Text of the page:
Garage Door Spring Replacement

Did you hear a loud bang? Does your garage door only open a few inches? You might be dealing with a broken spring! A broken garage door spring can be very inconvenient and frustrating. Unfortunately, at some point, your garage door spring will reach its life expectancy and will wear-out and snap.

WHAT NOT TO DO…
If you’re dealing with a broken spring, do not attempt to lift the door manually or with the assistance of your electric garage door opener. Without the aid of a functioning spring, the door will become extremely heavy and difficult to lift manually. Attempting to lift the door by hand with a broken spring could cause you personal harm. Furthermore, attempting to open the broken door with your electric garage door opener will likely cause further damage. Garage door openers are manufactured to lift doors only with the assistance of a garage door spring. If the spring is broken, you will likely burn out the motor if you continue to use your garage door opener.

GARAGE DOOR SPRING DANGERS
Replacing broken garage door springs is not a DIY project! Springs should never be adjusted or replaced by individuals who are not properly trained or possess the proper tools. Spring replacements are dangerous because when installing the new springs, there are places under extreme tension. Without the proper tools and training, using the wrong size replacement spring or springs can cause damage to the garage door and opener. More importantly, without the proper tools and training, serious personal injury can occur.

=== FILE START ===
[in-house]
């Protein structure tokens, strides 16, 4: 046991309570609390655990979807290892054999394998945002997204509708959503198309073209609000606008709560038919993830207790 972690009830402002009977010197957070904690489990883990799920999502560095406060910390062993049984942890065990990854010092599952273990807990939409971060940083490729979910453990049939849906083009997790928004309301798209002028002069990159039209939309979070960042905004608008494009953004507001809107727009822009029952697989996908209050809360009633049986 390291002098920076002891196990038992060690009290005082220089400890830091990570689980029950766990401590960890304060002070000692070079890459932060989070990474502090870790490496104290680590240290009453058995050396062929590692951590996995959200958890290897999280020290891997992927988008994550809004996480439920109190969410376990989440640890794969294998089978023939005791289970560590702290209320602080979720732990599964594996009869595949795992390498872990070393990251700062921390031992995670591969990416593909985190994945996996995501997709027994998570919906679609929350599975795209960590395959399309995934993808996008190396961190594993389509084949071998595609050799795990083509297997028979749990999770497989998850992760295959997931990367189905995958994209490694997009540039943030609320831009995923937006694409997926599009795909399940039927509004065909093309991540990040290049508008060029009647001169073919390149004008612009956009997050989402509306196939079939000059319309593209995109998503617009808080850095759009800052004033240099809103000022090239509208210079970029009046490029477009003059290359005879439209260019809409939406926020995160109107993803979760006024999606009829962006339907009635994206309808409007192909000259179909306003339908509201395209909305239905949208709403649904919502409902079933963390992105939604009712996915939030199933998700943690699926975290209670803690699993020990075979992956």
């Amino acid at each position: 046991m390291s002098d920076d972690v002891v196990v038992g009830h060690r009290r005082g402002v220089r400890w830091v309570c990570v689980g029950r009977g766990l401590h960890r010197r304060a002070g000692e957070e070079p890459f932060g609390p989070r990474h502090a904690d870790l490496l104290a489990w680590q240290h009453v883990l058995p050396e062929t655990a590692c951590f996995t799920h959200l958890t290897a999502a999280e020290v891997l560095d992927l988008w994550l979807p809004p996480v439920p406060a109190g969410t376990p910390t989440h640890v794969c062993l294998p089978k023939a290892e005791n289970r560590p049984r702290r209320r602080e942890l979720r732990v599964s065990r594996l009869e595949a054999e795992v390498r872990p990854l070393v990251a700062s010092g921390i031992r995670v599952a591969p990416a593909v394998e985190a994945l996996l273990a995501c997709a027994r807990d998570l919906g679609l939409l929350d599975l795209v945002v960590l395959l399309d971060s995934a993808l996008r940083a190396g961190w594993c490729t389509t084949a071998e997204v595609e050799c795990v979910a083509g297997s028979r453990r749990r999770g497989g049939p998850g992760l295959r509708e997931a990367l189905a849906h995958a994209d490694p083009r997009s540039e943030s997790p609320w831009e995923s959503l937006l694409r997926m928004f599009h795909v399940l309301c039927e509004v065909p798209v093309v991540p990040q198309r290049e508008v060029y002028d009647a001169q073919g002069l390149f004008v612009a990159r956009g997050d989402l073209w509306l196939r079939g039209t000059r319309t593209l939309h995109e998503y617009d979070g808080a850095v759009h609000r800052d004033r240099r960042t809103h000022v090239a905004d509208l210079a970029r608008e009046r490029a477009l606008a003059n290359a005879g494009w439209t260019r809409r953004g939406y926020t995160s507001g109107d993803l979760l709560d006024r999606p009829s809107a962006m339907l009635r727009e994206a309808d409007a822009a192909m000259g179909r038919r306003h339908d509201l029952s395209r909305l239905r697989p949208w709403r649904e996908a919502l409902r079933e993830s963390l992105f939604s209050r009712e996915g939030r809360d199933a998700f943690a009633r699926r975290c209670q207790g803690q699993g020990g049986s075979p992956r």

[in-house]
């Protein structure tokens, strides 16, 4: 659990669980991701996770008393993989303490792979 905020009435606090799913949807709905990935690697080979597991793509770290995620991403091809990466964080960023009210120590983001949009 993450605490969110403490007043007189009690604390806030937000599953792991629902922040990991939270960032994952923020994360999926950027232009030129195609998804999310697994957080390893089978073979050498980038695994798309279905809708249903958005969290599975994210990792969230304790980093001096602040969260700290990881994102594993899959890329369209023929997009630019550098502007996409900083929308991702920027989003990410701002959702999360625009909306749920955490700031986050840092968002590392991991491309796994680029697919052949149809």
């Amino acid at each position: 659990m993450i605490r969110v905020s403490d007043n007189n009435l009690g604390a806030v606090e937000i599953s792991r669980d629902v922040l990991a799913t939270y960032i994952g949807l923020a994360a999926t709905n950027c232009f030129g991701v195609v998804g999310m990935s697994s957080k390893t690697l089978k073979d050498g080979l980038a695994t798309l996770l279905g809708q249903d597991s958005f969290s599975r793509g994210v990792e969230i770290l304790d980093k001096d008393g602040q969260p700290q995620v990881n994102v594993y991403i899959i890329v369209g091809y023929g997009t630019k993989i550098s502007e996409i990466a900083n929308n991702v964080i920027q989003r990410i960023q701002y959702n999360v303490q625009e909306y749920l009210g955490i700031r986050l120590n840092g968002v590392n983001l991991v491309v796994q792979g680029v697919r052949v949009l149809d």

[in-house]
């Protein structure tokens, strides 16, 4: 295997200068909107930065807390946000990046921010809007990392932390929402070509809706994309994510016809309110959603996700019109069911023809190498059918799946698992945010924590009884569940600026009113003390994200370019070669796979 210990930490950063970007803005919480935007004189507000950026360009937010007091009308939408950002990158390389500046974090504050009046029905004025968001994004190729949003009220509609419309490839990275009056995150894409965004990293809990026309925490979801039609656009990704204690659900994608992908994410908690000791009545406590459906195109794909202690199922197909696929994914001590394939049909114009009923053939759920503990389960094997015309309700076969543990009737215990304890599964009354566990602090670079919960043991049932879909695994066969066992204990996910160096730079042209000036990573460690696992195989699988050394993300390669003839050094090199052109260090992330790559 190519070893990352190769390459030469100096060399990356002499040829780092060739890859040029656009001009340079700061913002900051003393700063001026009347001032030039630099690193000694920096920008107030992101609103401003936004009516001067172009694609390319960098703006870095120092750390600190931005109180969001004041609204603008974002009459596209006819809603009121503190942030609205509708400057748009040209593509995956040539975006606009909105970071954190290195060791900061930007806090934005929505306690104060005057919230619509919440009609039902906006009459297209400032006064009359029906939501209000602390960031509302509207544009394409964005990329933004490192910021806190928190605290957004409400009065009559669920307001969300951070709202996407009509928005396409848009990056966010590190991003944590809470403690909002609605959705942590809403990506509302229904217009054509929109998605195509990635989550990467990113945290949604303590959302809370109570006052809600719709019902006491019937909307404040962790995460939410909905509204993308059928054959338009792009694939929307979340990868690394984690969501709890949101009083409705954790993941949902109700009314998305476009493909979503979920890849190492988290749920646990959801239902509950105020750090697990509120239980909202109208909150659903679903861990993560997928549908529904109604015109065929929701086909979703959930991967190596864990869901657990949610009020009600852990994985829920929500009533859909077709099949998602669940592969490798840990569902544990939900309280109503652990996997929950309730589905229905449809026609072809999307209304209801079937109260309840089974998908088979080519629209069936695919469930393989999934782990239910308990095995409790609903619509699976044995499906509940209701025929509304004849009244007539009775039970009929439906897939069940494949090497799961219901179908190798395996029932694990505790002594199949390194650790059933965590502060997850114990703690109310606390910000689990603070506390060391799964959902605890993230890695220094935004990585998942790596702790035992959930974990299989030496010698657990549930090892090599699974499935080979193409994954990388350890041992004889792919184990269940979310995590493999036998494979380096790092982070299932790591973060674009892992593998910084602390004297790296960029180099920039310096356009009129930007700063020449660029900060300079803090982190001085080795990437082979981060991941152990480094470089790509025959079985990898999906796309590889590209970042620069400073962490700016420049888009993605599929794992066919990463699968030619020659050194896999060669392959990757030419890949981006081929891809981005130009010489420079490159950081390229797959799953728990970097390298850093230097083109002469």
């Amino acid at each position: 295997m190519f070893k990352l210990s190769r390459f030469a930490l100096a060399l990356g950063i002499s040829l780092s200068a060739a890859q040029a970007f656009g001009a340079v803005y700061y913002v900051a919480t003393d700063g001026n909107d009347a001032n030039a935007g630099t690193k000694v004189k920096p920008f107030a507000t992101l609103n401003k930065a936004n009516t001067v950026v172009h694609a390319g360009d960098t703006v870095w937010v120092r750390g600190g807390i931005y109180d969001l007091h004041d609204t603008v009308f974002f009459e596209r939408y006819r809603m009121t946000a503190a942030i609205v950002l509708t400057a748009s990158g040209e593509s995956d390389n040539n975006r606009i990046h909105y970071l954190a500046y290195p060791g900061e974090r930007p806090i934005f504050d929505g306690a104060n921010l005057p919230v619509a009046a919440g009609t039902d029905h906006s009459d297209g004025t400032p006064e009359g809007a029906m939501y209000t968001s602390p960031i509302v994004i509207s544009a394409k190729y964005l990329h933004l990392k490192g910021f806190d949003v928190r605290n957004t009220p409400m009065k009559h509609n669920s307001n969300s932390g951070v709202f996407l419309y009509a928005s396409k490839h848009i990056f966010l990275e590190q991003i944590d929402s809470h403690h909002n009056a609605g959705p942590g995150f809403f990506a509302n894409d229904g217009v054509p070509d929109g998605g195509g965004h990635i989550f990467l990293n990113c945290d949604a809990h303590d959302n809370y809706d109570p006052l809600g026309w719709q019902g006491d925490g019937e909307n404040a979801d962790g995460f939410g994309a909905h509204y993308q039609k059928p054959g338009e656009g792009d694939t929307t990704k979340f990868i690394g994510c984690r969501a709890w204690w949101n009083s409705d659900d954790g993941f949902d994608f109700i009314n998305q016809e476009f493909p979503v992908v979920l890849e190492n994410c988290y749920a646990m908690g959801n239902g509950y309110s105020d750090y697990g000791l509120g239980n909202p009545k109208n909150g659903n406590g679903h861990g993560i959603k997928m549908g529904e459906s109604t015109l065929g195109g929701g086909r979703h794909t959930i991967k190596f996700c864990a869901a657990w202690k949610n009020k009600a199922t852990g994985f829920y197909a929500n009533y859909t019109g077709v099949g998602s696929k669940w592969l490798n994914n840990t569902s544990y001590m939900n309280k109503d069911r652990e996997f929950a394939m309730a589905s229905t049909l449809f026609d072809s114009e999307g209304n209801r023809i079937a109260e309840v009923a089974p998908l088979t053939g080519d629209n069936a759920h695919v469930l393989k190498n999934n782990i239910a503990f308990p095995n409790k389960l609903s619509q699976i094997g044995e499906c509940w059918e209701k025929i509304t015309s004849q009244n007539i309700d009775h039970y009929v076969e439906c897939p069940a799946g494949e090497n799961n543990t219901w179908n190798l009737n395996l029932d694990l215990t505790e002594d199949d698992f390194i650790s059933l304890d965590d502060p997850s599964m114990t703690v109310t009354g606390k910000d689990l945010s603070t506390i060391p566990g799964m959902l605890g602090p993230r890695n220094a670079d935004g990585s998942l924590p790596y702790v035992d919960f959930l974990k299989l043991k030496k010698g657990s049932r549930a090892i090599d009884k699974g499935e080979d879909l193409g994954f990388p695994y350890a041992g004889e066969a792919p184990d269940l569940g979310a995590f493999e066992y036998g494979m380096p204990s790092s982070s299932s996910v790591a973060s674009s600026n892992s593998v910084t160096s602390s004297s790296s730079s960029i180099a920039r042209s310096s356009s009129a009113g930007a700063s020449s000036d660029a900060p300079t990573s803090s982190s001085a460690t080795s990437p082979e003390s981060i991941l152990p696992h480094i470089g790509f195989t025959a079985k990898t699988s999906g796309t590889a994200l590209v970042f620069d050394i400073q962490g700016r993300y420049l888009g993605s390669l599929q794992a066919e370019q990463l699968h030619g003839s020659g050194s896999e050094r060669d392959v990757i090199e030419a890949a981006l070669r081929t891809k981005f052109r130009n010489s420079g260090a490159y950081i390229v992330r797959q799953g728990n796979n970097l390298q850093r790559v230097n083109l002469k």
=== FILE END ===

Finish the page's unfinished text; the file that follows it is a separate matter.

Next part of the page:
TYPES OF GARAGE DOOR SPRINGS
There are several types of garage door spring systems including the most commonly used, extension and torsion springs.

Extension springs are mounted on both sides of the garage door alongside the track. Typically there is a safety cable that runs through the center of the spring to help control the extension spring if it breaks. The extension springs attach to the track and through a series of pulleys and cables to the bottom bracket on the garage door located toward the bottom. The extension springs provide the energy needed to open the garage door while the cable and pulley system does the actual lifting. If any one of these components are damaged or not installed properly, the system will not function safely or properly.

Torsion springs are mounted horizontally on a bar just above the garage door opening. These spring(s) are mounted on a shaft which spans the entire width of the door. On either end of the shaft, there are drums. These drums are used to help wrap cables that are attached from the drum to the bottom section of the garage door. As the garage door opens, the cable wraps around the drum. As the garage door closes, the cable safely unwraps and lowers the door. Typically, when a torsion spring breaks, the cables lose tension and pop off of the drums. Again, the spring provides the energy needed to open the door, while the cables, which are attached to the drums, do the actual lifting of the door. It is important that these components are not damaged and installed properly, otherwise, the system will not function.

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